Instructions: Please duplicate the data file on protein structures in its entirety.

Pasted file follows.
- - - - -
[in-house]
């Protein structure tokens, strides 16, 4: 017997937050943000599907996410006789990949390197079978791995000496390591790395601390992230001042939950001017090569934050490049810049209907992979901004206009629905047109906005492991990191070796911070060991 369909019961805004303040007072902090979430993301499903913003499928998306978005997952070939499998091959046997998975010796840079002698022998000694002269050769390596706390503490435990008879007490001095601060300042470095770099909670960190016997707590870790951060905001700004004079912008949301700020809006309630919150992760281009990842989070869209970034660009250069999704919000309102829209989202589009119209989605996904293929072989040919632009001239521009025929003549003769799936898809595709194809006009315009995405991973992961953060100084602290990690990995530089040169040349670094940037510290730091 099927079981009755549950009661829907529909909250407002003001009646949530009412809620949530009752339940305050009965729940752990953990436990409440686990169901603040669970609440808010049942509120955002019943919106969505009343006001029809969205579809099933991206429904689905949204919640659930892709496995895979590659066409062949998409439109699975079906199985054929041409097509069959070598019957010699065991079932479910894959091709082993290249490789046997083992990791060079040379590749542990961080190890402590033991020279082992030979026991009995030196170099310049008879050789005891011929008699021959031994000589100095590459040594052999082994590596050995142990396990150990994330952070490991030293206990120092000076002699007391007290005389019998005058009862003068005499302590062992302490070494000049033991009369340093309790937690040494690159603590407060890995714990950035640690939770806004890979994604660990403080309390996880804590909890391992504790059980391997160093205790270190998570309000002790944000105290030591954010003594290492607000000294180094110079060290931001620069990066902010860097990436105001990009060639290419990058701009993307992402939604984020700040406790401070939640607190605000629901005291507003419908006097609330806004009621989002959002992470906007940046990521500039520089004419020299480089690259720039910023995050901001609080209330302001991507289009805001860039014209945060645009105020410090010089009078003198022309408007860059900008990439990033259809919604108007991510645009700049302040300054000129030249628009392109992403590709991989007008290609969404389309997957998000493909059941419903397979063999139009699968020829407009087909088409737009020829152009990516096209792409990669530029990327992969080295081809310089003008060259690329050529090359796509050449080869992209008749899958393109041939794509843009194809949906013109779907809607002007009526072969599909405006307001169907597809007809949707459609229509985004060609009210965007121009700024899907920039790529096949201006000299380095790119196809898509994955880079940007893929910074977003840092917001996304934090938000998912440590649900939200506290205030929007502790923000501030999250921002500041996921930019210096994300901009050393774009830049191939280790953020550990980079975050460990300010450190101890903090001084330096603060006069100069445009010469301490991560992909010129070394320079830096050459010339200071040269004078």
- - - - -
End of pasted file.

[in-house]
């Protein structure tokens, strides 16, 4: 017997937050943000599907996410006789990949390197079978791995000496390591790395601390992230001042939950001017090569934050490049810049209907992979901004206009629905047109906005492991990191070796911070060991 369909019961805004303040007072902090979430993301499903913003499928998306978005997952070939499998091959046997998975010796840079002698022998000694002269050769390596706390503490435990008879007490001095601060300042470095770099909670960190016997707590870790951060905001700004004079912008949301700020809006309630919150992760281009990842989070869209970034660009250069999704919000309102829209989202589009119209989605996904293929072989040919632009001239521009025929003549003769799936898809595709194809006009315009995405991973992961953060100084602290990690990995530089040169040349670094940037510290730091 099927079981009755549950009661829907529909909250407002003001009646949530009412809620949530009752339940305050009965729940752990953990436990409440686990169901603040669970609440808010049942509120955002019943919106969505009343006001029809969205579809099933991206429904689905949204919640659930892709496995895979590659066409062949998409439109699975079906199985054929041409097509069959070598019957010699065991079932479910894959091709082993290249490789046997083992990791060079040379590749542990961080190890402590033991020279082992030979026991009995030196170099310049008879050789005891011929008699021959031994000589100095590459040594052999082994590596050995142990396990150990994330952070490991030293206990120092000076002699007391007290005389019998005058009862003068005499302590062992302490070494000049033991009369340093309790937690040494690159603590407060890995714990950035640690939770806004890979994604660990403080309390996880804590909890391992504790059980391997160093205790270190998570309000002790944000105290030591954010003594290492607000000294180094110079060290931001620069990066902010860097990436105001990009060639290419990058701009993307992402939604984020700040406790401070939640607190605000629901005291507003419908006097609330806004009621989002959002992470906007940046990521500039520089004419020299480089690259720039910023995050901001609080209330302001991507289009805001860039014209945060645009105020410090010089009078003198022309408007860059900008990439990033259809919604108007991510645009700049302040300054000129030249628009392109992403590709991989007008290609969404389309997957998000493909059941419903397979063999139009699968020829407009087909088409737009020829152009990516096209792409990669530029990327992969080295081809310089003008060259690329050529090359796509050449080869992209008749899958393109041939794509843009194809949906013109779907809607002007009526072969599909405006307001169907597809007809949707459609229509985004060609009210965007121009700024899907920039790529096949201006000299380095790119196809898509994955880079940007893929910074977003840092917001996304934090938000998912440590649900939200506290205030929007502790923000501030999250921002500041996921930019210096994300901009050393774009830049191939280790953020550990980079975050460990300010450190101890903090001084330096603060006069100069445009010469301490991560992909010129070394320079830096050459010339200071040269004078």